Re: [Amel Yacht Owners] performance differences [1 Attachment]

Courtney Gorman

The second pole was an option on the 54
54 #101
Benner Bay St Thomas 

On Feb 9, 2019, at 9:11 AM, Nick Newington ngtnewington@... [amelyachtowners] <amelyachtowners@...> wrote:


Hi Jeff,

I am not on the boat for the winter, so can not measure the stem fitting. My poles are normally stored on deck. So there is no track on the mast but fittings at the base of the mast. Consequently they are very long. The twin pole set up is for using the ballooner one side and the genoa the other. This is the classic Amel trade wind rig. I guess not all the 54’s were set up exactly the same. NicK
On 9 Feb 2019, at 12:40, JEFFREY KRAUS jmkraus@... [amelyachtowners] <amelyachtowners@...> wrote:

I'm curious, on 2 fronts.
I have 54 #14. There is only 1 pole, mounted on a track on the forward side of the mast. Where is your second pole mounted? Is it possible to send a picture?
I am considering mounting a receptor for a pole on the downhaul track (used to tighten the mainsail head), and using a telescopic pole to mount onto the receptor fitting. I'd have to store the pole on deck. It would only be used for a code zero deployment on the starboard side. 
Also, could you measure your stem fitting? Barry Connor 54 #14 has the 6.5mm stem fitting and is looking into replacing it with the Amel modified 20mm version.  If you have that similar 6.5mm fitting, you may want to contact Amel and express a desire to replace it also. Perhaps they would consider offering that item to owners if enough people express a desire to replace the under-manufactured part.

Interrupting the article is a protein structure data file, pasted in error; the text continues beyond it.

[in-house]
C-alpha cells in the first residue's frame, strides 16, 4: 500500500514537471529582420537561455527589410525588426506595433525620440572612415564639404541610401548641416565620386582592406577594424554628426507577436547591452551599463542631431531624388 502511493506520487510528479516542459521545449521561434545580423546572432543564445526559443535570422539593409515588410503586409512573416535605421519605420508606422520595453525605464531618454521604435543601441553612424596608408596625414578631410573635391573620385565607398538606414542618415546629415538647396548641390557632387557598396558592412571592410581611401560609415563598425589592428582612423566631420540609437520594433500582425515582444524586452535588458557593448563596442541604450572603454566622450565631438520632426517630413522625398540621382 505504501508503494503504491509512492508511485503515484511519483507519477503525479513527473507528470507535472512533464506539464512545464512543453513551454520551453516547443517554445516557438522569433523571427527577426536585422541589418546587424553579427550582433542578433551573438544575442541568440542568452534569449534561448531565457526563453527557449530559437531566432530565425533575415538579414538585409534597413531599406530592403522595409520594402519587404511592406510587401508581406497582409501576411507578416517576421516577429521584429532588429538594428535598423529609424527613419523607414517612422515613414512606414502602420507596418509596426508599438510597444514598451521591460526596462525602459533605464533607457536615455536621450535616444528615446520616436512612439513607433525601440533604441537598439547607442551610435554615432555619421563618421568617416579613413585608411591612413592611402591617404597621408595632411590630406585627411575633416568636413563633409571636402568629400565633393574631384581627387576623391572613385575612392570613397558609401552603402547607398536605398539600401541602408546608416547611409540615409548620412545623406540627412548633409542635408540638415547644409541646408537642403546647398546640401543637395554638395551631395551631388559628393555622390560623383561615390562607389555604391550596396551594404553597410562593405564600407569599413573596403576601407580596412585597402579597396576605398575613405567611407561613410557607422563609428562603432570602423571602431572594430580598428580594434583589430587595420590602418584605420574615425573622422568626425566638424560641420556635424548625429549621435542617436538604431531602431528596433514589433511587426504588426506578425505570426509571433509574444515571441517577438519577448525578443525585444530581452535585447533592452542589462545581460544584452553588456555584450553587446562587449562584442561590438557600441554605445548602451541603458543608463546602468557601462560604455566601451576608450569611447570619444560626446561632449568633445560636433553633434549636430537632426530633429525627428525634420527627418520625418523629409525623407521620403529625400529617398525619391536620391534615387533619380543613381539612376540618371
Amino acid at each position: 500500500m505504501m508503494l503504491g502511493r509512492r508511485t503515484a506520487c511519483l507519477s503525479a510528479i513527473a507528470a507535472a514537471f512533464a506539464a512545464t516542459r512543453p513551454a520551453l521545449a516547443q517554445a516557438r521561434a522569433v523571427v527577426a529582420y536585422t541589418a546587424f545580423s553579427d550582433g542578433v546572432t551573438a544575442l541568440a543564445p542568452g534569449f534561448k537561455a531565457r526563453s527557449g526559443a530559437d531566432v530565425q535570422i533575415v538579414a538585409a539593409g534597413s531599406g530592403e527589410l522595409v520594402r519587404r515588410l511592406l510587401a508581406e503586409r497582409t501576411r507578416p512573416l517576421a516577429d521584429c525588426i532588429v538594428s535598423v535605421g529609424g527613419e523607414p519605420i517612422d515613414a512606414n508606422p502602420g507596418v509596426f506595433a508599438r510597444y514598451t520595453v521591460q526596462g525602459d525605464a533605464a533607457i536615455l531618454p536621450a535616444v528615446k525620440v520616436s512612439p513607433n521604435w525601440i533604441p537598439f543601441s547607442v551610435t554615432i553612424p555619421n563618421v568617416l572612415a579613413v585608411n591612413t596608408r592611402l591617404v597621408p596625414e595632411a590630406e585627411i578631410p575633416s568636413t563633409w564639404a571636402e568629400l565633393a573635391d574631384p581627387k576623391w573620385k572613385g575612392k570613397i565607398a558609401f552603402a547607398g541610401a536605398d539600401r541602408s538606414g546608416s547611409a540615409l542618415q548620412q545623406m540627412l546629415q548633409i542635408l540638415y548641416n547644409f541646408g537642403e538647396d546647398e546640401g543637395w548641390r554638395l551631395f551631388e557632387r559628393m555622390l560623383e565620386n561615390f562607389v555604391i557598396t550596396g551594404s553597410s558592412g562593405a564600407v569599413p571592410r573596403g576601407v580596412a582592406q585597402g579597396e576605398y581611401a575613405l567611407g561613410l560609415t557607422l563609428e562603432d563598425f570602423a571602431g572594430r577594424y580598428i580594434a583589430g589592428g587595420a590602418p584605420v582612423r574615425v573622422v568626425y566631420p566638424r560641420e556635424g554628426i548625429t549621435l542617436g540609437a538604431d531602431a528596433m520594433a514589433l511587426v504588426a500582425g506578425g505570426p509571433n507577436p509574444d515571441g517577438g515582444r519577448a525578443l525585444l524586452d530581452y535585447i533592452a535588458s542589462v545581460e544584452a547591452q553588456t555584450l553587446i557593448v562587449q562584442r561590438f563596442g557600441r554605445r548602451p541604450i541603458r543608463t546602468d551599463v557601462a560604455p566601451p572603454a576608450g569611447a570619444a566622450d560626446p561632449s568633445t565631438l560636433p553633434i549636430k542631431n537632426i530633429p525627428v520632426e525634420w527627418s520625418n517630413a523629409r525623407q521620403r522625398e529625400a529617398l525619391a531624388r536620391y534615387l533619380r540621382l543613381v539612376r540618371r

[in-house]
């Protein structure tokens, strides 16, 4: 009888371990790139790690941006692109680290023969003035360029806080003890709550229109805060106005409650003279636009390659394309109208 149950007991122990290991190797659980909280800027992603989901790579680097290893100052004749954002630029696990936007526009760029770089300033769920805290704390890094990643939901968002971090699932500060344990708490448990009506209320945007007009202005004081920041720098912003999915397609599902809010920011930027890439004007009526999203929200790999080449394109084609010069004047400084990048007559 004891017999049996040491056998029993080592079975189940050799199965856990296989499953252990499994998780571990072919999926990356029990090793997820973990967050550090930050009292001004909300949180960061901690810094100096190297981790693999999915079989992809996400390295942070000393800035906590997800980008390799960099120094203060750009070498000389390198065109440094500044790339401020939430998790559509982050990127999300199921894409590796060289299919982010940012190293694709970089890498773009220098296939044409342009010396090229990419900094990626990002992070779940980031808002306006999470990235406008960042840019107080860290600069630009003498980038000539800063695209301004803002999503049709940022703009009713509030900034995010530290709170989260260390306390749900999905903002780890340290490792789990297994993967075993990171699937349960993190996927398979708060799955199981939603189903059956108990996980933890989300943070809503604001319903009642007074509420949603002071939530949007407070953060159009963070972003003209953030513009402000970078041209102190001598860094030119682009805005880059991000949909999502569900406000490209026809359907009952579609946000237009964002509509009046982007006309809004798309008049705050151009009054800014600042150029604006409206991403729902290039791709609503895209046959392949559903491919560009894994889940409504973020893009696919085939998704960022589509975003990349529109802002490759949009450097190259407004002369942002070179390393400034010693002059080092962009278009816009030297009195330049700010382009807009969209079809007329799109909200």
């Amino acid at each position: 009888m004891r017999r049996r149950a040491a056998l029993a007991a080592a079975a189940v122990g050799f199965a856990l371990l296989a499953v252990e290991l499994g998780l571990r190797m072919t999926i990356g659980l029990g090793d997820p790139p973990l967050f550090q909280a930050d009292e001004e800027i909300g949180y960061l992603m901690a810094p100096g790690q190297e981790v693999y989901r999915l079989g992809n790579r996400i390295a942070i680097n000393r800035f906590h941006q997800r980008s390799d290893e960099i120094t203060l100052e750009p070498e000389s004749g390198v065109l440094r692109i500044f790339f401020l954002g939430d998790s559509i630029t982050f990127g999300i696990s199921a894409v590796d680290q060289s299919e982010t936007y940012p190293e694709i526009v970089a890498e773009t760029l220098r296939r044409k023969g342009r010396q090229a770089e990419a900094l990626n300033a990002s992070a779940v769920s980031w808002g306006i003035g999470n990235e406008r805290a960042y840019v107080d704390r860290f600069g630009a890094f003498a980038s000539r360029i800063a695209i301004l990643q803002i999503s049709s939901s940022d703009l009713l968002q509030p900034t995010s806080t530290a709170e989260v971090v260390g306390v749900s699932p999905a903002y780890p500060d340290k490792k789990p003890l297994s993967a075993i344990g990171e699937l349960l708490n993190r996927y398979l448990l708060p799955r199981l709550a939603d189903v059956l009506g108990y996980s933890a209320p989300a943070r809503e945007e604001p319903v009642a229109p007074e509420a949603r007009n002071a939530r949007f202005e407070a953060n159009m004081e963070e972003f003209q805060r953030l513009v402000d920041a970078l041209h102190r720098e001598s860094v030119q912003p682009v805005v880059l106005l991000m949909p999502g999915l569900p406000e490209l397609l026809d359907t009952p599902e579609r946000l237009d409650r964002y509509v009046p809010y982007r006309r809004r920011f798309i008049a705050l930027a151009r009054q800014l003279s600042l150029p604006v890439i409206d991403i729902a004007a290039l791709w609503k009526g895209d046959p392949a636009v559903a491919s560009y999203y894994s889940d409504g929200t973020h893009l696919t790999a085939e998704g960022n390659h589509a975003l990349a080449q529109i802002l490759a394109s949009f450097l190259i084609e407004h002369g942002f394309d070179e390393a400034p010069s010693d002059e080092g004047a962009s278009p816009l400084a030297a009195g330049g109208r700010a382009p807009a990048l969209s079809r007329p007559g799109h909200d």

Best Regards,
Jeff Spirit Amel 54 #14

On Sat, Feb 09, 2019 at 02:06 AM, Nick ngtnewington@...[amelyachtowners] wrote:



I have a 54 with twin aluminium poles. I can manage them alone but they are big and quite heavy. One trick I have found is that when at sea and likely to be using them, but not actually using them. I  leave them clicked into their mounts at the base of the mast and lying horizontally lashed to the teak bow seat. They are then ready to hoist. They are secure do not get in the way. When it comes to sailing downwind, I am no fan of reaching up unless in light airs. In my opinion poles are essential.
Nick s/y Amelia 019 54

On 8 Feb 2019, at 17:57, grove.ken@... [amelyachtowners] <amelyachtowners@...> wrote:


Thanks for taking the time for such a detailed description. The flavor of your information more or less matches  the relative degree of differences I was expecting between the three models, but with much more detail about exactly how (and why) they differ.

Can you elaborate a little more on the pole differences between the 53 and 54, especially as it relates to short handed sailing? The majority of the time it would be just my wife and I, and I'd be even more comfortable if it could be safely sailed by even just my wife should I get sick or injured. How much heavier and more cumbersome are the bigger 54 poles to handle? Are they still manageable enough that a typical female could handle them? I assume it would be highly advised to make sure they are the lighter carbon fiber variety.

You mentioned the extra difficulty on the 55 around docks due to the higher freeboard. Any other material differences you would note between the three models as it relates to easy / safe short handed sailing?

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